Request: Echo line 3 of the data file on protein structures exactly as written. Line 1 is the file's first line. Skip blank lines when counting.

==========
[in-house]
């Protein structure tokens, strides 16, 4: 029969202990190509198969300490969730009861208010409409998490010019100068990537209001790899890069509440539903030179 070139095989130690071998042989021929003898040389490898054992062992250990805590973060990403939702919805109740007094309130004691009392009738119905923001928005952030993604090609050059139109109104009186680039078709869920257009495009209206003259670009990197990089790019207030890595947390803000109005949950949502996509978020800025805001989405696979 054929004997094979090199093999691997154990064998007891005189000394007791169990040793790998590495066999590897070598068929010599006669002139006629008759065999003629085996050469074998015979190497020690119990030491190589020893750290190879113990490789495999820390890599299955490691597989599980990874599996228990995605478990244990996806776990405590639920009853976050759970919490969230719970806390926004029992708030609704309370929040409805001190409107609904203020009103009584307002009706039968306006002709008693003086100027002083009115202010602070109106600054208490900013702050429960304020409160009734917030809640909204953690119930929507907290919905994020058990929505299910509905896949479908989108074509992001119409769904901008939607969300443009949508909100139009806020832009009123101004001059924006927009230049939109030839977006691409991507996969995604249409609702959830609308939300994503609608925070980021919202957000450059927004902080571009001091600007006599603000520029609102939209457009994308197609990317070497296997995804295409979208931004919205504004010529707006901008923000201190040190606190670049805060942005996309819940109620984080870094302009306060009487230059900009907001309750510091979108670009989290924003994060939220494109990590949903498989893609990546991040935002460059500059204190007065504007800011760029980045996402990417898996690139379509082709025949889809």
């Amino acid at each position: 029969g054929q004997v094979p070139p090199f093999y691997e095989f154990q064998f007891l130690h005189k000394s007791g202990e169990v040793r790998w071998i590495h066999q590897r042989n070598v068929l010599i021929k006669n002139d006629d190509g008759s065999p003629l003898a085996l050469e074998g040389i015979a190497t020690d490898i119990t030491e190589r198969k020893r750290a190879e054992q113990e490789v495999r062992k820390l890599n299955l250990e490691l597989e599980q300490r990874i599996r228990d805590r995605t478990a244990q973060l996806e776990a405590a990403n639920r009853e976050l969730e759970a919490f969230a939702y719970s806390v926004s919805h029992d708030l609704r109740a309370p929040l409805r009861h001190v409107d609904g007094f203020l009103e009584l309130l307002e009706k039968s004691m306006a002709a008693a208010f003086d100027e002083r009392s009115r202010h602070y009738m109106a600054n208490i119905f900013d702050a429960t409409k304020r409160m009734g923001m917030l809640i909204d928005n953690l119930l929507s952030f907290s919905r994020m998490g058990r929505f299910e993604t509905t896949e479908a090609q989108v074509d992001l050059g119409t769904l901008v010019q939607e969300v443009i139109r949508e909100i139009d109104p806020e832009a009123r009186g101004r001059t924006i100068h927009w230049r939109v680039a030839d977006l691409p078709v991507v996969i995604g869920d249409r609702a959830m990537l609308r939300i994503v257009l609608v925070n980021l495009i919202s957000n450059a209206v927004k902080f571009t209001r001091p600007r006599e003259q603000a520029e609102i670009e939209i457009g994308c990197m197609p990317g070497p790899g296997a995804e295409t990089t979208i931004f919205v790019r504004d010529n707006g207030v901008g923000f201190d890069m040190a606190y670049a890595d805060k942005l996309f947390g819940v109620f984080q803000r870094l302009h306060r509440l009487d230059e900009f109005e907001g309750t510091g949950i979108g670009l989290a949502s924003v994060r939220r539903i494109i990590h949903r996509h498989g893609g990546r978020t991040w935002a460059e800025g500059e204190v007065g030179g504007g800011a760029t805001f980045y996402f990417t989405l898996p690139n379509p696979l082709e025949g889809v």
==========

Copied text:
């Amino acid at each position: 029969g054929q004997v094979p070139p090199f093999y691997e095989f154990q064998f007891l130690h005189k000394s007791g202990e169990v040793r790998w071998i590495h066999q590897r042989n070598v068929l010599i021929k006669n002139d006629d190509g008759s065999p003629l003898a085996l050469e074998g040389i015979a190497t020690d490898i119990t030491e190589r198969k020893r750290a190879e054992q113990e490789v495999r062992k820390l890599n299955l250990e490691l597989e599980q300490r990874i599996r228990d805590r995605t478990a244990q973060l996806e776990a405590a990403n639920r009853e976050l969730e759970a919490f969230a939702y719970s806390v926004s919805h029992d708030l609704r109740a309370p929040l409805r009861h001190v409107d609904g007094f203020l009103e009584l309130l307002e009706k039968s004691m306006a002709a008693a208010f003086d100027e002083r009392s009115r202010h602070y009738m109106a600054n208490i119905f900013d702050a429960t409409k304020r409160m009734g923001m917030l809640i909204d928005n953690l119930l929507s952030f907290s919905r994020m998490g058990r929505f299910e993604t509905t896949e479908a090609q989108v074509d992001l050059g119409t769904l901008v010019q939607e969300v443009i139109r949508e909100i139009d109104p806020e832009a009123r009186g101004r001059t924006i100068h927009w230049r939109v680039a030839d977006l691409p078709v991507v996969i995604g869920d249409r609702a959830m990537l609308r939300i994503v257009l609608v925070n980021l495009i919202s957000n450059a209206v927004k902080f571009t209001r001091p600007r006599e003259q603000a520029e609102i670009e939209i457009g994308c990197m197609p990317g070497p790899g296997a995804e295409t990089t979208i931004f919205v790019r504004d010529n707006g207030v901008g923000f201190d890069m040190a606190y670049a890595d805060k942005l996309f947390g819940v109620f984080q803000r870094l302009h306060r509440l009487d230059e900009f109005e907001g309750t510091g949950i979108g670009l989290a949502s924003v994060r939220r539903i494109i990590h949903r996509h498989g893609g990546r978020t991040w935002a460059e800025g500059e204190v007065g030179g504007g800011a760029t805001f980045y996402f990417t989405l898996p690139n379509p696979l082709e025949g889809v």